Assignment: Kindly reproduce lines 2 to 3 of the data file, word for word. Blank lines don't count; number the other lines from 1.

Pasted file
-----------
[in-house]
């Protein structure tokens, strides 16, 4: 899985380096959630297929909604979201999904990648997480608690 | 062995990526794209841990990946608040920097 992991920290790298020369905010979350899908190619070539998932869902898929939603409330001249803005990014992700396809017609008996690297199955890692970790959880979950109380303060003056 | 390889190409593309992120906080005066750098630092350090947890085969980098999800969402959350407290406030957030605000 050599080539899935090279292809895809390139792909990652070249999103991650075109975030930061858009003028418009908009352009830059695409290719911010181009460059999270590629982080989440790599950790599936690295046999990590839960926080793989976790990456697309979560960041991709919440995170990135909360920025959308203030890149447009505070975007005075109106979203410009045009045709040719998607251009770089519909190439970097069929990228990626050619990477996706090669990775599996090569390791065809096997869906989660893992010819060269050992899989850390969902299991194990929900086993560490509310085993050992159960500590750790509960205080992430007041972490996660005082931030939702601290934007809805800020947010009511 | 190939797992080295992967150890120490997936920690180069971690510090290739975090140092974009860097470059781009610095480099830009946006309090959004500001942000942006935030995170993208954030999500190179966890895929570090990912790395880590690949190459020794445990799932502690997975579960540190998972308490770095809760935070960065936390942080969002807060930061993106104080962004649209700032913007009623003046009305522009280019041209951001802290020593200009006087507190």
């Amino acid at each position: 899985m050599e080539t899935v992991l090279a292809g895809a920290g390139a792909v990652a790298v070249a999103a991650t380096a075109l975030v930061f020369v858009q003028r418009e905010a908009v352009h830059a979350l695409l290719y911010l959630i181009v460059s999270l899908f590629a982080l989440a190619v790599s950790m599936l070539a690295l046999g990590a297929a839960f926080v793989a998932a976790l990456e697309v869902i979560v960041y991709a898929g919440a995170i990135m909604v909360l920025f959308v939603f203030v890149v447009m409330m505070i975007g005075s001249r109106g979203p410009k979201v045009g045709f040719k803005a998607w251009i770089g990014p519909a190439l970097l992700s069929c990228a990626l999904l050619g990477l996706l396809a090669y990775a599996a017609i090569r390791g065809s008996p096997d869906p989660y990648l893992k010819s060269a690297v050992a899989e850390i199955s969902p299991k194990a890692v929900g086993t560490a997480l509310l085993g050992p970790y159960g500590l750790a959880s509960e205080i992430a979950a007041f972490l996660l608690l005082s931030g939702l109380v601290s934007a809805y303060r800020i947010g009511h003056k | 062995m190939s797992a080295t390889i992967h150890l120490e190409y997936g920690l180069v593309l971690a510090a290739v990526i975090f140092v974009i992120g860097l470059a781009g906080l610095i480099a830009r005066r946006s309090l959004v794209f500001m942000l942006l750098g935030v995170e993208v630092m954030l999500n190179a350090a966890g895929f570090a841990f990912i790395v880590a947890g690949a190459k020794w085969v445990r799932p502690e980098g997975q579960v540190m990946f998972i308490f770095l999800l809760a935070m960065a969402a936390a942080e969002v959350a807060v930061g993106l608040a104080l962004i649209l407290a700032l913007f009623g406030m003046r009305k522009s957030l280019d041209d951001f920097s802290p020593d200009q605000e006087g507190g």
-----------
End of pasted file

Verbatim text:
């Protein structure tokens, strides 16, 4: 899985380096959630297929909604979201999904990648997480608690 | 062995990526794209841990990946608040920097 992991920290790298020369905010979350899908190619070539998932869902898929939603409330001249803005990014992700396809017609008996690297199955890692970790959880979950109380303060003056 | 390889190409593309992120906080005066750098630092350090947890085969980098999800969402959350407290406030957030605000 050599080539899935090279292809895809390139792909990652070249999103991650075109975030930061858009003028418009908009352009830059695409290719911010181009460059999270590629982080989440790599950790599936690295046999990590839960926080793989976790990456697309979560960041991709919440995170990135909360920025959308203030890149447009505070975007005075109106979203410009045009045709040719998607251009770089519909190439970097069929990228990626050619990477996706090669990775599996090569390791065809096997869906989660893992010819060269050992899989850390969902299991194990929900086993560490509310085993050992159960500590750790509960205080992430007041972490996660005082931030939702601290934007809805800020947010009511 | 190939797992080295992967150890120490997936920690180069971690510090290739975090140092974009860097470059781009610095480099830009946006309090959004500001942000942006935030995170993208954030999500190179966890895929570090990912790395880590690949190459020794445990799932502690997975579960540190998972308490770095809760935070960065936390942080969002807060930061993106104080962004649209700032913007009623003046009305522009280019041209951001802290020593200009006087507190």
């Amino acid at each position: 899985m050599e080539t899935v992991l090279a292809g895809a920290g390139a792909v990652a790298v070249a999103a991650t380096a075109l975030v930061f020369v858009q003028r418009e905010a908009v352009h830059a979350l695409l290719y911010l959630i181009v460059s999270l899908f590629a982080l989440a190619v790599s950790m599936l070539a690295l046999g990590a297929a839960f926080v793989a998932a976790l990456e697309v869902i979560v960041y991709a898929g919440a995170i990135m909604v909360l920025f959308v939603f203030v890149v447009m409330m505070i975007g005075s001249r109106g979203p410009k979201v045009g045709f040719k803005a998607w251009i770089g990014p519909a190439l970097l992700s069929c990228a990626l999904l050619g990477l996706l396809a090669y990775a599996a017609i090569r390791g065809s008996p096997d869906p989660y990648l893992k010819s060269a690297v050992a899989e850390i199955s969902p299991k194990a890692v929900g086993t560490a997480l509310l085993g050992p970790y159960g500590l750790a959880s509960e205080i992430a979950a007041f972490l996660l608690l005082s931030g939702l109380v601290s934007a809805y303060r800020i947010g009511h003056k | 062995m190939s797992a080295t390889i992967h150890l120490e190409y997936g920690l180069v593309l971690a510090a290739v990526i975090f140092v974009i992120g860097l470059a781009g906080l610095i480099a830009r005066r946006s309090l959004v794209f500001m942000l942006l750098g935030v995170e993208v630092m954030l999500n190179a350090a966890g895929f570090a841990f990912i790395v880590a947890g690949a190459k020794w085969v445990r799932p502690e980098g997975q579960v540190m990946f998972i308490f770095l999800l809760a935070m960065a969402a936390a942080e969002v959350a807060v930061g993106l608040a104080l962004i649209l407290a700032l913007f009623g406030m003046r009305k522009s957030l280019d041209d951001f920097s802290p020593d200009q605000e006087g507190g």